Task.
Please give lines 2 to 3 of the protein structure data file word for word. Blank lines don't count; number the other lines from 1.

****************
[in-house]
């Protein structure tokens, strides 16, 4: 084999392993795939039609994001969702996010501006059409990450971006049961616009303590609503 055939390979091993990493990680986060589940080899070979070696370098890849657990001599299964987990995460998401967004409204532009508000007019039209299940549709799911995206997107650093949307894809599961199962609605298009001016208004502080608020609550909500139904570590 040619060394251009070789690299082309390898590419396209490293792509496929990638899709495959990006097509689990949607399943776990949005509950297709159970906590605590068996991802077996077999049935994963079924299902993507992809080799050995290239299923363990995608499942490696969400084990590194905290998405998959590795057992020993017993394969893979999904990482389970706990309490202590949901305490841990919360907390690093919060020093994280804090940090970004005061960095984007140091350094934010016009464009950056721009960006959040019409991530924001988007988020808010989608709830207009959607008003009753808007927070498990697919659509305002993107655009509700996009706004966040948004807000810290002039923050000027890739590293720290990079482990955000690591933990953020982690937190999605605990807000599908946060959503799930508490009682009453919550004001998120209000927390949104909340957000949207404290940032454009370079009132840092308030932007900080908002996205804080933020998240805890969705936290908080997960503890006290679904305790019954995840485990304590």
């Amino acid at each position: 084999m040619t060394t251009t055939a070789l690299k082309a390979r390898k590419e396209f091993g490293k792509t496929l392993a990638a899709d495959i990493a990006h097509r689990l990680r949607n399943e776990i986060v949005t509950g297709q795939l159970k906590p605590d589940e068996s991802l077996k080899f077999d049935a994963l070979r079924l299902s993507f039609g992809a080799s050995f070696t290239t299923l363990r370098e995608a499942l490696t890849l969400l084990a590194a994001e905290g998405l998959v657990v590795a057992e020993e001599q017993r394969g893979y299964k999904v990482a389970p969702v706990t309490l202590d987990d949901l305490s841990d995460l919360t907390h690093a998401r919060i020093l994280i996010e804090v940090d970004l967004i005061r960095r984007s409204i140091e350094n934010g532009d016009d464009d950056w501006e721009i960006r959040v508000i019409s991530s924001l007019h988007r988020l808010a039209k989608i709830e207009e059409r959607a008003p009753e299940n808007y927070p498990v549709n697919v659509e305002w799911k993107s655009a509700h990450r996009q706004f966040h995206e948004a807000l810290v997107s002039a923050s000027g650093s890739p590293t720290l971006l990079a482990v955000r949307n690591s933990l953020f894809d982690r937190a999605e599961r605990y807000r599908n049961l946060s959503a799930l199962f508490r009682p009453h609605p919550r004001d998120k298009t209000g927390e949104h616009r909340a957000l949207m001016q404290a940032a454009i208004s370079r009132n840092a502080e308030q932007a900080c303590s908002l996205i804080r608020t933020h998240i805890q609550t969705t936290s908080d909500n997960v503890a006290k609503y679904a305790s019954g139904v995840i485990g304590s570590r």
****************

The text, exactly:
């Protein structure tokens, strides 16, 4: 084999392993795939039609994001969702996010501006059409990450971006049961616009303590609503 055939390979091993990493990680986060589940080899070979070696370098890849657990001599299964987990995460998401967004409204532009508000007019039209299940549709799911995206997107650093949307894809599961199962609605298009001016208004502080608020609550909500139904570590 040619060394251009070789690299082309390898590419396209490293792509496929990638899709495959990006097509689990949607399943776990949005509950297709159970906590605590068996991802077996077999049935994963079924299902993507992809080799050995290239299923363990995608499942490696969400084990590194905290998405998959590795057992020993017993394969893979999904990482389970706990309490202590949901305490841990919360907390690093919060020093994280804090940090970004005061960095984007140091350094934010016009464009950056721009960006959040019409991530924001988007988020808010989608709830207009959607008003009753808007927070498990697919659509305002993107655009509700996009706004966040948004807000810290002039923050000027890739590293720290990079482990955000690591933990953020982690937190999605605990807000599908946060959503799930508490009682009453919550004001998120209000927390949104909340957000949207404290940032454009370079009132840092308030932007900080908002996205804080933020998240805890969705936290908080997960503890006290679904305790019954995840485990304590």
């Amino acid at each position: 084999m040619t060394t251009t055939a070789l690299k082309a390979r390898k590419e396209f091993g490293k792509t496929l392993a990638a899709d495959i990493a990006h097509r689990l990680r949607n399943e776990i986060v949005t509950g297709q795939l159970k906590p605590d589940e068996s991802l077996k080899f077999d049935a994963l070979r079924l299902s993507f039609g992809a080799s050995f070696t290239t299923l363990r370098e995608a499942l490696t890849l969400l084990a590194a994001e905290g998405l998959v657990v590795a057992e020993e001599q017993r394969g893979y299964k999904v990482a389970p969702v706990t309490l202590d987990d949901l305490s841990d995460l919360t907390h690093a998401r919060i020093l994280i996010e804090v940090d970004l967004i005061r960095r984007s409204i140091e350094n934010g532009d016009d464009d950056w501006e721009i960006r959040v508000i019409s991530s924001l007019h988007r988020l808010a039209k989608i709830e207009e059409r959607a008003p009753e299940n808007y927070p498990v549709n697919v659509e305002w799911k993107s655009a509700h990450r996009q706004f966040h995206e948004a807000l810290v997107s002039a923050s000027g650093s890739p590293t720290l971006l990079a482990v955000r949307n690591s933990l953020f894809d982690r937190a999605e599961r605990y807000r599908n049961l946060s959503a799930l199962f508490r009682p009453h609605p919550r004001d998120k298009t209000g927390e949104h616009r909340a957000l949207m001016q404290a940032a454009i208004s370079r009132n840092a502080e308030q932007a900080c303590s908002l996205i804080r608020t933020h998240i805890q609550t969705t936290s908080d909500n997960v503890a006290k609503y679904a305790s019954g139904v995840i485990g304590s570590r």